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Lower Body Selfie vid

post #1 of 3
Thread Starter 

Hi Gang,  managed to get in a few early season turns.  Rusty but felt good.  Interested in what you see.  I have my own ideas but throwing it out to the pros. 


My "selfie stick" is an old school XC pole.  I mounted a swivel head from a $15 mini tripod on the end  (the uber cheap plastic tripod heads break - trust me) and a cell phone tripod adapter (Joby).  If you take a hair tie, you can lock the phone in the cradle.


I use this stick to video racers and students on their own phones.  The stick allows good close-ups while maintaining a safe distance from the athlete/student.  My own phone is in a life-proof case.  This is a pretty good product - I have no affiliation other than as a satisfied customer. 


Anyhoo, here is me headless skiing.  Very soft snow on a very mid pitch,  Turn down the obnoxious wind noise.  Do your worst.  -Pat


post #2 of 3

1) You push your outside knee inside, which creates an a-frame and you hardly engage your small toe edge. This creates weak stacking. 
2) You are moving your whole body towards where you want to go, instead of moving away from the turn. When you want to change direction, you just tip your ski's to where you want to go and you hardly do this from the feet, but you do this mainly from the upper body and knees.
3) You do not actively extend and retract your outside and inside leg respectively. Your retracting/extending happens due to the inclination of the slope.
4) You are too much in the back seat, you have outside shin pressure by bending your outside knee/flexing the outside leg. What you should be doing is the opposite, don't flex the outside leg, but extend your outside leg (your outside leg is way too flexed, try to extend it a lot more; an extended leg is stronger than a flexed leg) and try to get your weight forward by pulling your feet back and pushing your body forward. Moreover you have no inside ski shin pressure. In conclusion, your shins are not parallel, but they have different angles.
5) Even though we cannot see your shoulders, I am pretty sure they are not level most of the time, judging by what the lower portion of your upper body is doing. Hence, try to move your upper body more toward your outside ski. Furthermore it seems like you skied with some counter in your left turn, but your right turn had almost no counter at all, causing you to bank more in your right turn than in your left turn, could be due to the stick in your hands though. Try to ski with some counter in both turns, in order to effecively use the hip socket/joint. Try to create angles from there as well. Allowing your ski's to move away from your upper body happens from the hip socket. That is the joint that is activated when you let your ski's move away from you.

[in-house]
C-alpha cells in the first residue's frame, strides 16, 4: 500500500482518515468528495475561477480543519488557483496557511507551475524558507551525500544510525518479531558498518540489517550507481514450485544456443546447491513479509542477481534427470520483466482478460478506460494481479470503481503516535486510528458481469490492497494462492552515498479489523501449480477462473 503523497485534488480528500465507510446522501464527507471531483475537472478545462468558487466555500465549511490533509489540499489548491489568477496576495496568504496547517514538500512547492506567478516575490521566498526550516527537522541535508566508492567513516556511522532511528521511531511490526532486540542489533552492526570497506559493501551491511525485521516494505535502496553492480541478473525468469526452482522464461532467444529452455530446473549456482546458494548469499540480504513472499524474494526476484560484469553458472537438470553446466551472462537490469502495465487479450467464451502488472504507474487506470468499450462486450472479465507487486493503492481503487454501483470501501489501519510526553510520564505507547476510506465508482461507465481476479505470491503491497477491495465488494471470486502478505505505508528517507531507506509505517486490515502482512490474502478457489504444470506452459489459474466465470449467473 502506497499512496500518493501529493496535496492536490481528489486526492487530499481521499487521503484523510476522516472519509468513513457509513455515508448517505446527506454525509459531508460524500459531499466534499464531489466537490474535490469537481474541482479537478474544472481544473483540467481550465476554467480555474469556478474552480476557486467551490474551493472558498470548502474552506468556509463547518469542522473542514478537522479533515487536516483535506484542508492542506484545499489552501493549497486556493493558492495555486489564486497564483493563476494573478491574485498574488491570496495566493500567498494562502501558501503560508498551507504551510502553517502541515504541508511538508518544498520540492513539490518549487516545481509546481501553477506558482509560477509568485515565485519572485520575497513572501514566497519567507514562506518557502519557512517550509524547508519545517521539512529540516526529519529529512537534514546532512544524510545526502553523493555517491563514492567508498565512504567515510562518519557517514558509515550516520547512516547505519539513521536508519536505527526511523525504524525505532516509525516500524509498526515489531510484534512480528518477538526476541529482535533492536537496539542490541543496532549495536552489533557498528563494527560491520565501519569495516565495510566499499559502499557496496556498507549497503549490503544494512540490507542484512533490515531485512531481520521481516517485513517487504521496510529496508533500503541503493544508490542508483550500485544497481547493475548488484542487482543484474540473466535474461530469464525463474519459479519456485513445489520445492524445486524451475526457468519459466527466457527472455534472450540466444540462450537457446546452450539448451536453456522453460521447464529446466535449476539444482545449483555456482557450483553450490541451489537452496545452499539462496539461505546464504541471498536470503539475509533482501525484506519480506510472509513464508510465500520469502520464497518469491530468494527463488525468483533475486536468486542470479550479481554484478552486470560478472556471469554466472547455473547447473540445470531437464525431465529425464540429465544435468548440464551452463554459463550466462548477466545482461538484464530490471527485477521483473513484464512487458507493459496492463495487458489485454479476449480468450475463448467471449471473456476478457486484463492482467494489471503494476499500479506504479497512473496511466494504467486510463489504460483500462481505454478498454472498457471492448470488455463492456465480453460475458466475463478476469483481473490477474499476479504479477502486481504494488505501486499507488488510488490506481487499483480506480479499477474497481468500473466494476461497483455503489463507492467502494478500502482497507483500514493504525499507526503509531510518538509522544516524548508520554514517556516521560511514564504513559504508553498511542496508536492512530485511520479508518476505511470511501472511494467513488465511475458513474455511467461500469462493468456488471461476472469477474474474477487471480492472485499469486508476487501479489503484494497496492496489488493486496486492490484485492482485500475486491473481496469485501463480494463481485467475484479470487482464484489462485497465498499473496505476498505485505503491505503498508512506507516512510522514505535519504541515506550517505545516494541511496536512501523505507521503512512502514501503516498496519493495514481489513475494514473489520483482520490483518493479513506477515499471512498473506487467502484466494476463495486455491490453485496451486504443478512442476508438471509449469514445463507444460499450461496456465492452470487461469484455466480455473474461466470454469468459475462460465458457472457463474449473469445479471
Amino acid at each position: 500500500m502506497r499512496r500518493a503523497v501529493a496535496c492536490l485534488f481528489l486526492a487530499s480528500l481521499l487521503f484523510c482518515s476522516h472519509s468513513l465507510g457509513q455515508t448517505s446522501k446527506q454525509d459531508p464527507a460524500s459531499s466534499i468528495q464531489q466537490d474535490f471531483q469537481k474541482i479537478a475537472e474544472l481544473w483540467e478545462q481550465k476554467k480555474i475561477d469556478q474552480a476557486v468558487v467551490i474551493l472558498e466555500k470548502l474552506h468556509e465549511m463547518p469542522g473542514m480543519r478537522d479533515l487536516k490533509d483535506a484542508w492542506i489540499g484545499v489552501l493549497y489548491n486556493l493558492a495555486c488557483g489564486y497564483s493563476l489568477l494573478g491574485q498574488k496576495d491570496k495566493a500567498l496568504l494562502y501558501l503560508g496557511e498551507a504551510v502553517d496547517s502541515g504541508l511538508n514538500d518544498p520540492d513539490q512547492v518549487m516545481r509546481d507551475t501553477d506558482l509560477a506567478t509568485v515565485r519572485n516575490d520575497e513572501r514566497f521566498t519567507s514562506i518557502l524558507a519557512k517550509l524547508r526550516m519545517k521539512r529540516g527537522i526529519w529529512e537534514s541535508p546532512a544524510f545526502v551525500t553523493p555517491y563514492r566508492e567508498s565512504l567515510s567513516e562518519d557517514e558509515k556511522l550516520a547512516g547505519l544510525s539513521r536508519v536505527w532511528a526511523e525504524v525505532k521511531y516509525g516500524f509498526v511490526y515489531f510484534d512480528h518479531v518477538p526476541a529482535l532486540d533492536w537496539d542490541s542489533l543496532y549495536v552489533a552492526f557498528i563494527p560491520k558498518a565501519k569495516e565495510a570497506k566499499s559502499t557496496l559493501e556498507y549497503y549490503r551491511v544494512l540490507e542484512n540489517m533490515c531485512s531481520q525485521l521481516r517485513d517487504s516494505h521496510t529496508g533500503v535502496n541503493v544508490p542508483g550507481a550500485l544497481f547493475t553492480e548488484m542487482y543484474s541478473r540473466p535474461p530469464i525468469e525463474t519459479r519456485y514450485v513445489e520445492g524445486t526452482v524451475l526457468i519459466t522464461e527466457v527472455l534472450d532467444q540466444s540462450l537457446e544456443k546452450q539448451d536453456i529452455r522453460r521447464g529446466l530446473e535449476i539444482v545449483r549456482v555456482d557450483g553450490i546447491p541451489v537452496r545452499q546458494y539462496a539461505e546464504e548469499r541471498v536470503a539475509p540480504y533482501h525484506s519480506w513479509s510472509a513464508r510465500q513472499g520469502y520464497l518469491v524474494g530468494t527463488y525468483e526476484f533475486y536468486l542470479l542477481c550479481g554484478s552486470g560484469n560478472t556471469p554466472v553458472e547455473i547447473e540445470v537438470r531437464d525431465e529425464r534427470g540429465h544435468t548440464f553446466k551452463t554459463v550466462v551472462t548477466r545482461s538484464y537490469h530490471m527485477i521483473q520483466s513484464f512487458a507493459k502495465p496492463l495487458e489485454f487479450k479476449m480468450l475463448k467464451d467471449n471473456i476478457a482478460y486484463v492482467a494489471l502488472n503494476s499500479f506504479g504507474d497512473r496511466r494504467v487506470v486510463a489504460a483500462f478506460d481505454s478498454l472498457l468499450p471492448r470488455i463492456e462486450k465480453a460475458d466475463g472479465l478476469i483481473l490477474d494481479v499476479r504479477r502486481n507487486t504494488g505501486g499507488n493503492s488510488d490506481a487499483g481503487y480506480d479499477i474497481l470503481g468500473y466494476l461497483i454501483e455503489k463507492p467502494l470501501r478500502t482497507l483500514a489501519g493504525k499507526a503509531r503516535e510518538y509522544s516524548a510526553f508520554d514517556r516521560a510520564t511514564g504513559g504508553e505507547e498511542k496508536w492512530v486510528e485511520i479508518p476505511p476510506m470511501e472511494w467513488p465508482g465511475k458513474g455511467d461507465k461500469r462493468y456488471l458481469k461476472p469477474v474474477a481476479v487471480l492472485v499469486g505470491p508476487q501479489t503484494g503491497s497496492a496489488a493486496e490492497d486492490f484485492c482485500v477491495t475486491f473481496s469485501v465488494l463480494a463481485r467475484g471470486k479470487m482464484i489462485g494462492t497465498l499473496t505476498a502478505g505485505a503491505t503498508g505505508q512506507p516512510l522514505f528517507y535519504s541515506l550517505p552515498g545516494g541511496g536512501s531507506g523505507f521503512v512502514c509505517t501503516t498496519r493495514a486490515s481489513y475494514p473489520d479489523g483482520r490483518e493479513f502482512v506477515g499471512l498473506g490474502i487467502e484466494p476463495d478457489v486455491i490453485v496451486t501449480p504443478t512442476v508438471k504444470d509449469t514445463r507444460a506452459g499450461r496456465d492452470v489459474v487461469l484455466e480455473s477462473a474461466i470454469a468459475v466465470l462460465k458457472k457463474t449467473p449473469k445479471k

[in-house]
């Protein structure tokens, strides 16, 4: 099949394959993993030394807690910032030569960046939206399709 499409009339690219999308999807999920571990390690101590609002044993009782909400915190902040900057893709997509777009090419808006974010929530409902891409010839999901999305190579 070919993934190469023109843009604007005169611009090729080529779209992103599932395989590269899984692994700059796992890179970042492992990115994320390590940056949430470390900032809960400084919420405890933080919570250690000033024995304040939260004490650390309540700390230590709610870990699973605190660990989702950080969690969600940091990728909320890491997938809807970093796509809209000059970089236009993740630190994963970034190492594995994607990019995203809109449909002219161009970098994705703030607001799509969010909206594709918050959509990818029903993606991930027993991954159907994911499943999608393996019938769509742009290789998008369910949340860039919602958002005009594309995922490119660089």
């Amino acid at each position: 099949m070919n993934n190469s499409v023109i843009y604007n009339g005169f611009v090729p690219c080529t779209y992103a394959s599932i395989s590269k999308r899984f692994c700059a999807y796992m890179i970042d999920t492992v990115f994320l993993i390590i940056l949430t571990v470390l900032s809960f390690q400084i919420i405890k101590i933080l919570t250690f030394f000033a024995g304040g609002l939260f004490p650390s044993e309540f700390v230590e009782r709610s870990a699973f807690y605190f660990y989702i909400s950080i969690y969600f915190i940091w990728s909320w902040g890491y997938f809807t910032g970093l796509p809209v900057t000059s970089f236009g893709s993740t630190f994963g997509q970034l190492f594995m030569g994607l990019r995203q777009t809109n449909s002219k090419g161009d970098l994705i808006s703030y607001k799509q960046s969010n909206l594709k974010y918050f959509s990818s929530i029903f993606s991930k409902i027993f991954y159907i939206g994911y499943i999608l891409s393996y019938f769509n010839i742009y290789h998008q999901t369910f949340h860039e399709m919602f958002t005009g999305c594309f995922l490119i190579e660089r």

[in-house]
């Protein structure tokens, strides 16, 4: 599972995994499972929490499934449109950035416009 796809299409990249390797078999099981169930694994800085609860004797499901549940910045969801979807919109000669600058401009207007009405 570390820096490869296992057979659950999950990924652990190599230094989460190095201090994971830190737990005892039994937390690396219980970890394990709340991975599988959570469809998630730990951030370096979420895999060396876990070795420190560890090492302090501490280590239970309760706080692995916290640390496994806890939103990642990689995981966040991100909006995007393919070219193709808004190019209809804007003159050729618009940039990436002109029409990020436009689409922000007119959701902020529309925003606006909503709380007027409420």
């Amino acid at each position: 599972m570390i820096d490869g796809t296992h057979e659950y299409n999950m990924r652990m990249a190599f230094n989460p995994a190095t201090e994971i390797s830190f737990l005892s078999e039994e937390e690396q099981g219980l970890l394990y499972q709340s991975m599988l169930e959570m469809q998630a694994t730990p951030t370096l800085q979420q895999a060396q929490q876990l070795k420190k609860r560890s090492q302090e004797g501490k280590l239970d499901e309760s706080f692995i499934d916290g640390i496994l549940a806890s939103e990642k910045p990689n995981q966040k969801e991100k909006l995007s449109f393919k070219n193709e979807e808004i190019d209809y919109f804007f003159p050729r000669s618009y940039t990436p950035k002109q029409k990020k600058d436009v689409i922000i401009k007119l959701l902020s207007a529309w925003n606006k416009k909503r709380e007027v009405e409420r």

6) You lack timing skills, you ski with almost constant pressure and hardly push down and when you do push down, you do it wrong (you push by extending your leg) and way too early, causing you to stand wider and wider throughout the turn, which then increases your a-framing. Instead, try to extend your outside ski a lot more (like I said before) and once it's fully extended start pushing (basically you push too early atm, because you are pushing yourself away by combining pushing and extending, first extend, then push, this will create the rebound effect).
7) Your skiing is very static, what you do is tip and then let the radius/sidecut of the ski's do the rest of the work. Try to constantly influence the sidecut of the skiing by constant movement of the body. Never get in a stacked position for too long, that's lazy and inefficient skiing.
8) Keep your hand holding the pole forward, not next to you. Your arms account for 18% of your body weight, therefore keeping your arm's forward means 18% of your body weight is already in front. Because your hand is not in front your pole plant happens from the shoulders, instead of the wrist btw.

My 2 cents

Edited by Art of Skiing - 12/14/15 at 2:42pm
post #3 of 3

-Legs too far apart.  Walking width apart is just right, unless your boots are so loose that you need the wide stance for stability.

-Too much weight on the inside foot.  Lighten it.  As a test, you should be able to momentarily lift the tail (only the tail) of the inside ski off the snow.  That's a good drill, by the way.

-Inside foot too far forward.  Pull it back constantly so you try to keep your toes even.  It's like turning on power steering.  Try it.


Agree with the upper body stuff, but the selfie stick changes everything.  Proper arm & hand position is a bit forward and a bit high, just like your body would automatically put them in a natural balance position when walking across slick ice.  Hip on the inside of the turn should be pushed forward at the same time you pull that foot back--sounds funny and works great.  Inside shoulder/arm/hand high & forward; outside shoulder/arm/hand low & back with the pole downhill from your heel.  Bend a bit at the waist so your head & shoulders feel like they're downhill--you'll feel fluid & balanced.

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